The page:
On 23 August 2012, HM Treasury published draft clauses together with an explanatory note, to inform responses to its ‘Financial sector resolution: broadening the regime’ consultation paper, published in August 2012 (see previous blogpost “HM Treasury Consultation:  RRP for Financial Market Infrastructures” dated 8 August 2012), the purpose of which was to consult on extending RRP requirements to systemically important non-banks.

The draft clauses constitute proposed amendments to the Banking Act 2009 and the Financial Services and Markets Act 2000. They have been prepared on the basis that the Financial Services Bill 2012-13, as introduced to the House of Lords on 23 May 2012, has been enacted and is in force.

Broadly, the amendments seek to extend:

  • the resolution objectives in relation to which the Treasury, FSA and BoE must have regarding when using the stabilisation powers, to include:
    • the protection of client assets, and
    • the minimisation of adverse effects on institutions that support the operation of financial markets (e.g. exchanges and clearing houses);
  • stabilisation powers to the UK parent companies of banks, provided that certain conditions are met; and
  • the special resolution regime established under the Banking Act 2009 to investment firms and UK clearing houses.

EU Commission to propose single banking supervision mechanism on 11 Sept 2012

The EU Commission has issued a press release to the effect that, on 11 September 2012 (date still to be confirmed), it will present proposals for a single banking supervision mechanism in the euro area, focused around the European Central Bank.

The Commission expects the proposals to be adopted by the end of the year, in order for the new system to enter into force early in 2013.  It sees integrated EU banking supervision as the first step towards a true EU “banking union” involving common deposit guarantee systems and recovery and resolution plans.

FSB Launches RRP Peer Review

On 3 August 2012 the Financial Stability Board launched a peer review of member jurisdictions’ existing resolution regimes.  The objectives of the review are to:

  • assess the resolution regimes that apply to different types of financial  institutions;
  • highlight good practice, inconsistencies and gaps in national resolution regimes;
  • evaluate progress in implementing reforms to national resolution regimes and identify challenges arising from their implementation; and
  • clarify or revise resolution regime criteria, where necessary.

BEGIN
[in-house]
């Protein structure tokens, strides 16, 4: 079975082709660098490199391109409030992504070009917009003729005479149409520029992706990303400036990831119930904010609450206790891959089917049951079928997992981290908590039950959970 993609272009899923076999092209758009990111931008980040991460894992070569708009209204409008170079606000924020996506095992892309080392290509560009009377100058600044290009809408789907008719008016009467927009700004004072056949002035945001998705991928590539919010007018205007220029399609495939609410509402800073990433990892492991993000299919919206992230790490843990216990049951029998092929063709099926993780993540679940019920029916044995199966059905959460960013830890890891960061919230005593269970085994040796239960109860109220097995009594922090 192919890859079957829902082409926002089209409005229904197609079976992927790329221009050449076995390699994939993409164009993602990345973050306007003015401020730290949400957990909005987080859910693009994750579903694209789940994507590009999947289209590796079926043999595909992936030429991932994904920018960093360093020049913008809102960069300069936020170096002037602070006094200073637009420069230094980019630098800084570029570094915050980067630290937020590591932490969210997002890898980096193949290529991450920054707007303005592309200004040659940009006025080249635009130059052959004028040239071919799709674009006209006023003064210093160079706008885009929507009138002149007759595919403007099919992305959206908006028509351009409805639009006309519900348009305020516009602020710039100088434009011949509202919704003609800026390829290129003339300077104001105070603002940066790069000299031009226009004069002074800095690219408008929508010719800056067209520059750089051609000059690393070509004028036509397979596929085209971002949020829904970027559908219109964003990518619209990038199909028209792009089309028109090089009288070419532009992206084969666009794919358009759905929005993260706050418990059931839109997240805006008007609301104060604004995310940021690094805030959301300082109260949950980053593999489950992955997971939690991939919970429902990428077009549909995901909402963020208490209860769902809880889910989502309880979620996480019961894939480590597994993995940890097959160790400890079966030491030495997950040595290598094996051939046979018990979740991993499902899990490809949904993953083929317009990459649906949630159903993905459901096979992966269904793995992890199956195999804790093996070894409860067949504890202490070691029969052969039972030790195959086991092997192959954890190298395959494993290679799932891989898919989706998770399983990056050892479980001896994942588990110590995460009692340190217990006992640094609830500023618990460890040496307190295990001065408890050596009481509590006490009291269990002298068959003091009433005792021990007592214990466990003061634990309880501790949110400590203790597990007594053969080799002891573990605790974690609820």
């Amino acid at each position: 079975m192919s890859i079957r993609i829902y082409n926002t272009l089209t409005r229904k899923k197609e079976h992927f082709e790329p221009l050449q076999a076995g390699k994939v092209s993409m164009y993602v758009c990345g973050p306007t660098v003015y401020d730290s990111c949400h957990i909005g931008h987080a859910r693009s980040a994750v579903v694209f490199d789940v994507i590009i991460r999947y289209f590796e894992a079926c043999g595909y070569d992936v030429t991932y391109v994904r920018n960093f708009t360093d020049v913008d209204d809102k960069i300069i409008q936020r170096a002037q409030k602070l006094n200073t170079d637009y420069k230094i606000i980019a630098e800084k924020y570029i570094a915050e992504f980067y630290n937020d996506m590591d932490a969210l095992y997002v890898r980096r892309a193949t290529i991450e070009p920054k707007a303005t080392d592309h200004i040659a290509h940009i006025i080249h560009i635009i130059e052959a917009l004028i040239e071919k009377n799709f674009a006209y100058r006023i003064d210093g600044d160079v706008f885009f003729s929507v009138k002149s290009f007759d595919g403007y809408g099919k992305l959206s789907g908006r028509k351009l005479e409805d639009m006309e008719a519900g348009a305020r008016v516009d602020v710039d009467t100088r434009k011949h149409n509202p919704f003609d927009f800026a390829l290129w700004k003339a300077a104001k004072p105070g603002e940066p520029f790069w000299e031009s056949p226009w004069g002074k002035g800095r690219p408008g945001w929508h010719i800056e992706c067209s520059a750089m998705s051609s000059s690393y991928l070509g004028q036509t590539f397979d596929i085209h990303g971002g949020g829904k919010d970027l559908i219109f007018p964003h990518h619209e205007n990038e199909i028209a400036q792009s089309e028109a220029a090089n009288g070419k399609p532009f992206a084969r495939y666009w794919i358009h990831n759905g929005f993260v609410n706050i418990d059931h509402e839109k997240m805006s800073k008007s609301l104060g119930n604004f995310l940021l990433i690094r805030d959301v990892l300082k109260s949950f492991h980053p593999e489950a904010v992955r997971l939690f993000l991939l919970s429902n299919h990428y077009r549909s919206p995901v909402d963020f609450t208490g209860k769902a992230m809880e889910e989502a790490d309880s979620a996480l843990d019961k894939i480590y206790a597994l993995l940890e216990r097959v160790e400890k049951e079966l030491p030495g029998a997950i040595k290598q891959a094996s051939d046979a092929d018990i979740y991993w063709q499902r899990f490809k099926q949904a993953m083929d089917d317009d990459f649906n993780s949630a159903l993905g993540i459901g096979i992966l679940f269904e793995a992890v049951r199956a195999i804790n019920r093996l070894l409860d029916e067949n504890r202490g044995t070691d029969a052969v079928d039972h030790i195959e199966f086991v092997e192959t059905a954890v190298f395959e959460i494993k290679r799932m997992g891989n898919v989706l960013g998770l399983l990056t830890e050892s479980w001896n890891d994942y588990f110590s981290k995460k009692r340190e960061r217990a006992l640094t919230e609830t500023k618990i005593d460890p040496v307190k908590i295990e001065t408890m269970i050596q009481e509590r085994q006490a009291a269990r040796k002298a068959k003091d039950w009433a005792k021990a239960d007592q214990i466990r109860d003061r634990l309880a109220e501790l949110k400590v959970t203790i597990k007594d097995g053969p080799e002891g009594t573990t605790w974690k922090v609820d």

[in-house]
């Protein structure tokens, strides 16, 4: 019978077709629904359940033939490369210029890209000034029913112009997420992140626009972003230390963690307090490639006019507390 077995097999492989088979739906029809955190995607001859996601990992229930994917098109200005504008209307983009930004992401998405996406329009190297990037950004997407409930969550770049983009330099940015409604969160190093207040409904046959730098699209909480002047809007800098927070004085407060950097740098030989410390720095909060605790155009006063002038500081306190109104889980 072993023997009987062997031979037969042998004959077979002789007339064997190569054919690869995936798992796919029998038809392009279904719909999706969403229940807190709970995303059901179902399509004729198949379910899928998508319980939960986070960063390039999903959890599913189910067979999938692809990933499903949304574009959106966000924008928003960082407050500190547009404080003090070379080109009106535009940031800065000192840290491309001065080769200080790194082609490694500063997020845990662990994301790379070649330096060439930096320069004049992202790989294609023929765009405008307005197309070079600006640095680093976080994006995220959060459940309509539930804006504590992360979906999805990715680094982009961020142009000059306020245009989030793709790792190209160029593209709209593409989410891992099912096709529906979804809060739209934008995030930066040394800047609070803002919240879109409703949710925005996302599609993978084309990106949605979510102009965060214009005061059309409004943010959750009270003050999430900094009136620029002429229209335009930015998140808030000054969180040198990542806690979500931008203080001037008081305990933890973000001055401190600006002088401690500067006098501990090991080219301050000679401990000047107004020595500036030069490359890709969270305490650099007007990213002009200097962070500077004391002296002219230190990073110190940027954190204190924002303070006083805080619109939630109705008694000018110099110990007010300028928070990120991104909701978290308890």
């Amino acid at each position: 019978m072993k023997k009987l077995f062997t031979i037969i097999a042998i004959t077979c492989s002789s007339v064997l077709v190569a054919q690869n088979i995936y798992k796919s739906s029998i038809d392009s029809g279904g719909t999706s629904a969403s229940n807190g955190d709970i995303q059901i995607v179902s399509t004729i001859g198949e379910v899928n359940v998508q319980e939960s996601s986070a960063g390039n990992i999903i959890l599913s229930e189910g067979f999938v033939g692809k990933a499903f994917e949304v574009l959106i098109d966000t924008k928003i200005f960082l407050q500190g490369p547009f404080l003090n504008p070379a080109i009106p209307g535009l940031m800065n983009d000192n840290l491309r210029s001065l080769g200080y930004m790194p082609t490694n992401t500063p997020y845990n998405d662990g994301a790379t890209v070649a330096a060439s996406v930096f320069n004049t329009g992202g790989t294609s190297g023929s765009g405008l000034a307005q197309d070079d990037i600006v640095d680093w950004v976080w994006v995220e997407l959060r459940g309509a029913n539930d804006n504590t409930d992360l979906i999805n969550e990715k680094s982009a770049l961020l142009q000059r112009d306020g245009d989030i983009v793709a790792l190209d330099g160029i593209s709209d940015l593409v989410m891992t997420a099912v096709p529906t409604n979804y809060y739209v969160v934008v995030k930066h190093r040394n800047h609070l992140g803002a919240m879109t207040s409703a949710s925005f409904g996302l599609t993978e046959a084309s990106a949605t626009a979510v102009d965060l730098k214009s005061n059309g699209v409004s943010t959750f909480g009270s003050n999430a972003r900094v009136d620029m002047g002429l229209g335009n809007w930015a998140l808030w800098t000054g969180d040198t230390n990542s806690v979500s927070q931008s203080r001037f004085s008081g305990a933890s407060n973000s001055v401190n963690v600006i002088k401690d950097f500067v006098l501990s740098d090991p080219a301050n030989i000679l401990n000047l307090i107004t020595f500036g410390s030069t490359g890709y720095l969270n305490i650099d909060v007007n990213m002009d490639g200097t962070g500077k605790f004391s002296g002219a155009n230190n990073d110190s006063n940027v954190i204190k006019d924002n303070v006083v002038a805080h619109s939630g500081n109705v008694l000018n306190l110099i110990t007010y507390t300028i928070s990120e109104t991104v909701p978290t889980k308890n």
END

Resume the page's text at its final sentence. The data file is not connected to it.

The review uses the FSB’s “Key Attributes of Effective Resolution Regimes for Financial Institutions” (“Key Attributes”) as a benchmark, but does not directly assess jurisdictions’ compliance with the Key Attributes.  Rather, the intention of the review is to provide a comparative analysis of existing regimes and of progress made by different jurisdictions, both across individual Key Attributes and across different financial sectors (including banking, insurance, securities, financial market infrastructures).  The deadline for the receipt of feedback is 28 September 2012.

The primary source of information for the peer review will be member jurisdictions’ responses to a questionnaire. The questionnaire is divided into two sections.  Section 1 seeks general information about recent experiences, lessons learned and planned reforms with respect to the resolution of  systemically important financial institutions.  Specifically, information is requested as to whether:

  • resolution powers and funding arrangements were generally adequate;
  • public authorities were adequately prepared;
  • there was effective coordination and information sharing between resolution authorities; and
  • sufficient information about the institution and its related entities was available to the relevant authorities.

Section 2 seeks to create an overview of national resolution regimes and assess their consistency with the Key Attributes.  Specifically, it focuses on:

  • the scope and application of existing resolution regimes;
  • the way in which systemic importance is defined;
  • the identity, objectives and powers of resolution authorities;
  • the triggers to resolution;
  • safeguards for creditors;
  • funding of resolution regimes;
  • frameworks for cross-border cooperation;
  • requirements for the preparation of recovery and resolution plans and resolvability assessments; and
  • information access and sharing.

Resolution Planning: Identifying “non-standard terms” in Derivative Documentation


Feedback Statement 12/1 (“FS 12/1”), published by the FSA in May 2012, provides detailed guidance to firms which are subject to the UK’s recovery and resolution planning rules.  In general, FS 12/1 is a superb roadmap document, assisting firms through the detailed data requirements which form the core of recovery and resolution planning.  Unfortunately, there remain a number of areas of FS 12/1 in which clarity is lacking.  One such area appears in the context of Module 3.7 (“Derivatives / Securities Financing”), which forms part of the ‘Group structure & key legal entity information’ section.

Module 3.7

Module 3.7 requires firms to provide information with respect to their derivatives exposures.  Exposures are to be split into three broad categories, being:

  • Exchange traded derivatives;
  • OTC but centrally cleared derivatives; and
  • OTC bilateral derivatives.

Within each category, detailed reporting is required in four main areas:

  • Counterparty details;
  • Exposure data;
  • Collateral data; and
  • Documentation.

Within the “Documentation” section, firms must provide, inter alia, information regarding “non-standard terms”.  Rather unhelpfully, the summary provided by the FSA to explain the background to the data requirement states simply that its purpose is to “determine requirements regarding trade termination etc”.  However, on the plus side, two examples of a “non-standard term” are provided, being:

  • Events of default, and
  • Cross-default clauses.

No other information is provided to assist firms with their submissions.  Additional FSA guidance was expected on 13 August 2012, but this seems unlikely to address this particular issue.  Consequently, many firms, particularly those with large portfolios of derivative documentation, have been left struggling to understand where to draw the line.